Rian Johnson’s Looper shows us that the sometimes you have to save the best for last. Coming in after a mega blockbuster summer, Looper shows it can still please the crowds during the slow roll into Oscar season. Time travel is the easiest concept to screw up and yet the most intriguing to tackle as a director. If you get it right the crowds rejoice. If you get too complicated and confuse the audience then your film, no matter how good, will just be thrown to the waste side. Fortunately for Rian Johnson he struck the proper cord and delivered a great sci-fi romp through time. The future is not a clean and wonderful utopia in the vein of an episode of The Jetsons, but rather a realistic upgrade to our lives presently. I always prefer that the future be portrayed in this way, allowing the audience to stay connected. Looper tells the story of a hitman named Joe (Joseph Gordon-Levitt) whose job it is to take down people that the mob from his future send back to be killed. Its a pretty simple job, Joe is told when and where the victim will arrive and all he has to do is pull the trigger and get paid. However, life really goes off the rails when the older version of Joe (Bruce Willis) shows up as a victim. The momentary hesitation allows Old Joe to escape and thus beginning the crumbling of Young Joe’s world. The moral conundrum that plays out on whether to kill your future self in order to save the present day you in fascinating. With Old Joe on the run, the mob is now hunting down both of them to close the loop. The high octane chase scenes are fun to watch and add an element of danger and suspense to an already intriguing story. Once Sara (Emily Blunt) is included in the story we get a very interesting play on what is destined for the future of both Joe characters. Is your future already laid out for you or can you change it on a whim? There are so many twists and turns in this film that talking too much about what happens next will just spoil the movie going experience. Needless to say, you never know what’s coming around the bend, but you will be happy when you get there.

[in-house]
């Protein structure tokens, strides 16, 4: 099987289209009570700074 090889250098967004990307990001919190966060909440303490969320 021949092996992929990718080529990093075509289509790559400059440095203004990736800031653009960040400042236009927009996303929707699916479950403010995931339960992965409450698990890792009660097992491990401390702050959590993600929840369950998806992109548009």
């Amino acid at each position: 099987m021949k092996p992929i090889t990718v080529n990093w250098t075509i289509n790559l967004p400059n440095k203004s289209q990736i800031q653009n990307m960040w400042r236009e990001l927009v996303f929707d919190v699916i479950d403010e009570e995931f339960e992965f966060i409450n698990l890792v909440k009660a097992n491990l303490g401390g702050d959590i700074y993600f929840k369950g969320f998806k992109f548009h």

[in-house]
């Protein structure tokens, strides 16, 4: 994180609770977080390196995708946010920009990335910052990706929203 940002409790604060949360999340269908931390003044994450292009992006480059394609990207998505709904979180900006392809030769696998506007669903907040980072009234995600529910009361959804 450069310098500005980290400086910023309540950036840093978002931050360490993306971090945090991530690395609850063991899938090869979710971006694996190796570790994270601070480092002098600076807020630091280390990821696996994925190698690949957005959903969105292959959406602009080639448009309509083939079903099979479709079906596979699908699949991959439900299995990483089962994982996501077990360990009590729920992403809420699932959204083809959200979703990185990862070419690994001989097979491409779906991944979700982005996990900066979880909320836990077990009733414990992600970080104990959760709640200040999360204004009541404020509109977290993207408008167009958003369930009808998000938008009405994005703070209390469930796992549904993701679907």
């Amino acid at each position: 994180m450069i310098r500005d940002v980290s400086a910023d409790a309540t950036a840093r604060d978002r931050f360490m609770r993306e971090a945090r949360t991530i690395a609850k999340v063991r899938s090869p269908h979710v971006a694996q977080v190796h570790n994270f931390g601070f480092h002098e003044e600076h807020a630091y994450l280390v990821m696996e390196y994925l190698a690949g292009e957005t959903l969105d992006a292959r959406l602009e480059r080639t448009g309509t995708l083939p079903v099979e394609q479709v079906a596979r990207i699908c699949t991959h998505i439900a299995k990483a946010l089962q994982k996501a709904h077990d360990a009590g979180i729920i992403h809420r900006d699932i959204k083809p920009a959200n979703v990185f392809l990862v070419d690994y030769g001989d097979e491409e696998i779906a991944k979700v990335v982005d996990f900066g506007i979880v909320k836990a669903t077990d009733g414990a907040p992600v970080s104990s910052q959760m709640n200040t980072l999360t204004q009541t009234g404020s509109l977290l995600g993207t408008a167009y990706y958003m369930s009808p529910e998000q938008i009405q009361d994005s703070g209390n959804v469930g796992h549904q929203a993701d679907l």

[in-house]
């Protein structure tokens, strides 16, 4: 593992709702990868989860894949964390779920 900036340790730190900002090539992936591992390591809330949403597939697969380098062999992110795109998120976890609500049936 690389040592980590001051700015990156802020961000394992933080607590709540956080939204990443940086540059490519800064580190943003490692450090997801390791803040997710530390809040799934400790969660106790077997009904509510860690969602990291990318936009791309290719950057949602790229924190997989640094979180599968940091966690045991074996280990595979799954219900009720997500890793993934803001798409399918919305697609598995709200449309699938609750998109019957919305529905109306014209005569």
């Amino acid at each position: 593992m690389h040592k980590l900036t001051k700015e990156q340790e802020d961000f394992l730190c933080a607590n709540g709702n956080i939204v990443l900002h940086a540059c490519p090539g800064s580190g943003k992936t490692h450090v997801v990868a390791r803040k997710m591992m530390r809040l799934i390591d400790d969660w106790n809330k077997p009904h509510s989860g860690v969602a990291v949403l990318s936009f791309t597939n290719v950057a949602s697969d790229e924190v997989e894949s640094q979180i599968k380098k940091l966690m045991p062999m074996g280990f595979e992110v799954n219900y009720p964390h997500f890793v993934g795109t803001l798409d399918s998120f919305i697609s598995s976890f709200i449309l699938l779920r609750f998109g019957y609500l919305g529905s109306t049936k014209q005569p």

One of the most noticeable elements in the film is the extent to which Joseph Gordon-Levitt went to play a young Bruce Willis. Facial prosthetics and voice coaching were clearly used to really bring a young Willis to life. There is a scene where the two actors sit across from one another in a diner and it seems as if they are actually related. The mannerisms, facial expressions, and voice are meticulously accurate. Gordon-Levitt performs well here a much added improvement over his very mediocre performance in Premium Rush. Bruce Willis brings a certain level of man on a mission attitude that makes him believable in his unrelenting pursuits. Emily Blunt puts on her best American accent and really generates a heartfelt character striving to protect the one thing most important to her. All in all, the performances were top notch. For an action sci-fi flick it was one of the best I have seen this year. The sci-fi genre has had some excellent thoughtful films as of late, and this one is no exception. Rian Johnson takes advantage of his fantastic cast and weaves a narrative that people will examine and reexamine for years to come. His portrayal of the near future is a simple one on the surface but masks a world that is far more complicated and nuanced. Listen to this week's upcoming The Nerdpocalypse podcast episode for a spoiler filled review and further analysis.